Some of these options are rather ethereal, though. Teaching something as droll as Property Law in law school would for me be the functional equivalent of watching paint dry while being subjected to continuous loop accordian music. Picture a professor wearing a blazer with elbow patches droning on about 18th century property concepts like "feoffment with livery of seisin"--I can't even remember what it means but somehow I still remember the term (sounds like something you'd order in a French restaurant or something Emeril makes on The Food Network"). I'd rather stab myself (repeatedly) with dull letter opener than teach a topic like that.

And then there are guys like Russ Bensing. He has a great blog, The Briefcase, that covers what it's like to practice criminal law in the trenches of our criminal justice system. Real stories from an insider's point of view. No polish or varnish--and no accordian music either! Practicing criminal law is like a 30 mile trip in the fast lane at 80 mph, whereas civil law (my practice) is more the 5 hour ride at 60 mph with the occasional acceleration over the speed limit. Russ's blog gives you a feel for the ride, and the stories alone are worth checking out. You'll have a newfound respect for what a good criminal lawyer goes through (or puts up with) on a day to day basis.

Monday, December 1, 2008


Here’s an all too familiar scenario. Months or years after your divorce, you hand the car keys to your minor child, who negligently wrecks the car and seriously injures another motorist. You promptly turn the claim into your insurer, thinking that your child is covered under your auto policy, only to be shocked that the insurance company denies the claim. And now both you and your child have been sued by the injured driver for thousands in medical bills and lost wages, and you are facing the prospect of personal liability – and possibly bankruptcy.

There are two reasons why the insurance company might deny the claim: your child is not a (1) “named insured” or a (2) “resident relative” under the policy. A "named insured" is a driver specifically listed in the policy. If your child is not a “named insured” listed in the policy, most policies will still provide coverage for “resident relatives” of the household.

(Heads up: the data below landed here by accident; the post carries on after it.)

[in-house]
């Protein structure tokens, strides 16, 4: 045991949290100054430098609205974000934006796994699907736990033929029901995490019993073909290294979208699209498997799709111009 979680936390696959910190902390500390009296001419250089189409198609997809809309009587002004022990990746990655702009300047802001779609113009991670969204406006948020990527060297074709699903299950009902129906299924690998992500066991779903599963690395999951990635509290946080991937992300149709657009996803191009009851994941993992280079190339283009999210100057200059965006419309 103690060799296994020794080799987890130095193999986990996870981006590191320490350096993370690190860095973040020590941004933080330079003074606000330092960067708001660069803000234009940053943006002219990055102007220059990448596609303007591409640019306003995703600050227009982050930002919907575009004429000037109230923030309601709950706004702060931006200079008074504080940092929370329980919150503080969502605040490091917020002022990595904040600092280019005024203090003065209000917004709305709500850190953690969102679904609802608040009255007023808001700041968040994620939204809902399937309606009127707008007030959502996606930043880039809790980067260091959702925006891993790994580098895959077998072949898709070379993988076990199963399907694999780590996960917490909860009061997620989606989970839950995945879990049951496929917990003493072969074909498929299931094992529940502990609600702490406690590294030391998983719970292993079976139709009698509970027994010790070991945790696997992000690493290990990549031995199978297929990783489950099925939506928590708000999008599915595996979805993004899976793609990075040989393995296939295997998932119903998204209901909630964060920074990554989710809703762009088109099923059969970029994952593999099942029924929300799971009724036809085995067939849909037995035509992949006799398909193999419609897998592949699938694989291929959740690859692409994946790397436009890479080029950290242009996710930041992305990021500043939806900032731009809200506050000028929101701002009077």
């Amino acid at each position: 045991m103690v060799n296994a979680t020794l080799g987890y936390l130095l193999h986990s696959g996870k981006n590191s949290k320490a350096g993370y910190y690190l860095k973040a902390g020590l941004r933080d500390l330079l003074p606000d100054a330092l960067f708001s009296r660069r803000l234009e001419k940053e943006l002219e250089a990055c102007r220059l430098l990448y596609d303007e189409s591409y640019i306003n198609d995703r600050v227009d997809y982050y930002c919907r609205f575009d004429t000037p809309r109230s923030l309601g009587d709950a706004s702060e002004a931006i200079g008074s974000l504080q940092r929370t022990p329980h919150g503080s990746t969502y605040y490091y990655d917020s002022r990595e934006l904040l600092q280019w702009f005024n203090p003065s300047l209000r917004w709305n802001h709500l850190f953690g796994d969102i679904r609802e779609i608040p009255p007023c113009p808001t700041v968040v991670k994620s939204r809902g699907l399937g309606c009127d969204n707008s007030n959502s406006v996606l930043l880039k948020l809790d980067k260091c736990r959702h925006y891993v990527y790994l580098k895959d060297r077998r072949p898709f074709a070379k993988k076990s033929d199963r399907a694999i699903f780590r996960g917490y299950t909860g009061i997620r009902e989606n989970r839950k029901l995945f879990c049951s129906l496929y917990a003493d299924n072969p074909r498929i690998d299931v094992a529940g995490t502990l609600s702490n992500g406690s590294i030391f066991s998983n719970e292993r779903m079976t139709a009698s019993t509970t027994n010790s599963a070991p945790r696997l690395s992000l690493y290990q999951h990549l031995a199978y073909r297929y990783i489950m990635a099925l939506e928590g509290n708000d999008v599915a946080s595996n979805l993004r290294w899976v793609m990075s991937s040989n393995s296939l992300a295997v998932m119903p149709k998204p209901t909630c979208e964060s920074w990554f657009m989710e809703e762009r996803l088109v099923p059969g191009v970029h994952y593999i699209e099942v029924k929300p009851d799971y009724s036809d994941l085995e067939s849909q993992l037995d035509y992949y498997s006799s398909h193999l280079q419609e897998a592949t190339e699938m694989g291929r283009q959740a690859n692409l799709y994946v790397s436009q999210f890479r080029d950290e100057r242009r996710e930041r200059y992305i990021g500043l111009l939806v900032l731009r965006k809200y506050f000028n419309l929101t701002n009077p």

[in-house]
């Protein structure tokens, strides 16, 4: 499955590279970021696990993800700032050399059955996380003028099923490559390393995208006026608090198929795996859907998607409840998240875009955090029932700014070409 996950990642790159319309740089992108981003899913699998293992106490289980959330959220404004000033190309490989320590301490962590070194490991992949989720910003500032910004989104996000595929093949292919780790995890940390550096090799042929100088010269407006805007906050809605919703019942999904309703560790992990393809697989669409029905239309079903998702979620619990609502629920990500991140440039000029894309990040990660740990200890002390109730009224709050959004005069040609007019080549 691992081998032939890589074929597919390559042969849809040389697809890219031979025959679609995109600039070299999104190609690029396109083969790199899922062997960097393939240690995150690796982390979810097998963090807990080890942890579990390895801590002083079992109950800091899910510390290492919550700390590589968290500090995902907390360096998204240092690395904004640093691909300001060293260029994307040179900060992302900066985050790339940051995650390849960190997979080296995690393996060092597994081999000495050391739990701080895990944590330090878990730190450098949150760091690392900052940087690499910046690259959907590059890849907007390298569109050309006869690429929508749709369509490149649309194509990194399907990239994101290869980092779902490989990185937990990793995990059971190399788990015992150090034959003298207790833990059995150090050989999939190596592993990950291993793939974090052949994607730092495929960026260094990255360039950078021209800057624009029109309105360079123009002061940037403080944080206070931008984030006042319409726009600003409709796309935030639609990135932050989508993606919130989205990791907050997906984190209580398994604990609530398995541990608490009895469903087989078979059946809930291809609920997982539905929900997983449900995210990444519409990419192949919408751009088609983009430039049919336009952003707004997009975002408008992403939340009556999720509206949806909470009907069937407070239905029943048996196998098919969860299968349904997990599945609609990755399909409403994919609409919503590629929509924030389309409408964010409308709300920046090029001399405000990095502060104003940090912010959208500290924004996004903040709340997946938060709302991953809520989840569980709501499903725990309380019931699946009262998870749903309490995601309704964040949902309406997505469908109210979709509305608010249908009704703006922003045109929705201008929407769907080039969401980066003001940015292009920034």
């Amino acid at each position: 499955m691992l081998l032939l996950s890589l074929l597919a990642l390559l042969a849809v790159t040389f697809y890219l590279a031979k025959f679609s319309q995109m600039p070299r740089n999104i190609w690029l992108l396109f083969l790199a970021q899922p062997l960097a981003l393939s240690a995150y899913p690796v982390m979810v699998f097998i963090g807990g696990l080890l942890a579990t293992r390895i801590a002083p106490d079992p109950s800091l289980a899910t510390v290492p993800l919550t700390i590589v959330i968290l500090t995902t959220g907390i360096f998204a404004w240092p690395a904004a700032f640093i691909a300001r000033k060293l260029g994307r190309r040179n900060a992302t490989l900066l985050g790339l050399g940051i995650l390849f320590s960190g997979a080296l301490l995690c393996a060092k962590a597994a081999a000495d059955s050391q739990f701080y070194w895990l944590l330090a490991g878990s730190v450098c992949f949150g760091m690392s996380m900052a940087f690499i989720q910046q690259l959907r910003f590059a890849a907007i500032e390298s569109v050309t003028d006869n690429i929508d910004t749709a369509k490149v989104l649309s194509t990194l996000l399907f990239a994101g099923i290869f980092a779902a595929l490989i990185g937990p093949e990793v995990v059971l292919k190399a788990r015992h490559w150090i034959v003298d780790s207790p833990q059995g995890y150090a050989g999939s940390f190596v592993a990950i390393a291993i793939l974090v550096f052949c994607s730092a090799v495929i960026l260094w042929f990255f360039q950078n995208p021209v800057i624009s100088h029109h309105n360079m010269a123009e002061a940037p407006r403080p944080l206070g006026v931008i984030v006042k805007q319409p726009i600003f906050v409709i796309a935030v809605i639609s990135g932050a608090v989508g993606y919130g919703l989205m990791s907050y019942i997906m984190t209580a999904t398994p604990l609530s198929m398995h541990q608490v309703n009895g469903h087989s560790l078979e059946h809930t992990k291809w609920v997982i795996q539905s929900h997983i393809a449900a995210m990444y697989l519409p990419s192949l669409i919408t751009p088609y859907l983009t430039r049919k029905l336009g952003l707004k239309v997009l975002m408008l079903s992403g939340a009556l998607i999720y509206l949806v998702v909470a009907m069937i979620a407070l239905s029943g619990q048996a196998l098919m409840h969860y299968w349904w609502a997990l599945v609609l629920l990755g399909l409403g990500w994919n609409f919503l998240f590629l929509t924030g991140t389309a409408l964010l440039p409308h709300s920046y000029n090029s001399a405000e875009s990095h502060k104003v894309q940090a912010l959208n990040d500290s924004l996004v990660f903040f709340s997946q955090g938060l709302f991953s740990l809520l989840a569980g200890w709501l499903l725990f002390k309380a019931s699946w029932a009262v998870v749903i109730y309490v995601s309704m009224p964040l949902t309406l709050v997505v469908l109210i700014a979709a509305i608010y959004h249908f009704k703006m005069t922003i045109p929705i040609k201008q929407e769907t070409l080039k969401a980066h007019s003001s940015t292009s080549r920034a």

But here’s the problem: with flexible parenting arrangements and separation agreements that do not specify “residency” issues, where is your child legally residing? In one parent’s home? Or both? Or even at a third home if time is spent living with grandparents? The question is: is there anything you can do to ensure that your minor children will be covered in a future accident under one or both parents’ insurance policies?

This accident scenario has been frequently litigated. One factor courts have looked at in deciding where a minor is “residing” (for purposes of satisfying the “resident relative” requirement of the insurance policy) is the language of the divorce/dissolution decree or separation agreement. For example, if the agreement provides that the minor “alternately resides with each parent under a custody or separation arrangement,” it may carry persuasive weight as to whether the minor was a resident of one or both homes. Some courts have also recognized that in many divorce situations, a minor may well have a “dual residency” with both parents.

Knowing this, there are two simple and important steps you as a parent can take now, BEFORE AN AUTO ACCIDENT EVER OCCURS, to ensure your children are covered under your auto policy. The first is to contact your agent, in writing, and notify him or her that your child will be driving the vehicle(s) on occasion, and ask that your child be listed or added as a named insured under your policy.

The second is to ask your divorce attorney if your divorce or separation agreement can include language that specifically states that your child will be alternately residing with each parent. These simple steps will greatly reduce or even eliminate any opportunity for your insurance company to deny a claim in the future for insurance policy "residence" technicalities.

As an attorney who represents auto accident victims, the combination of (1) a divorce; (2) a minor causing a serious crash; and (3) litigation over whether the minor was covered as a “resident” under unclear insurance policies or separation agreements, occurs all too often. As you can see, with a little advance planning, the issue could be avoidable.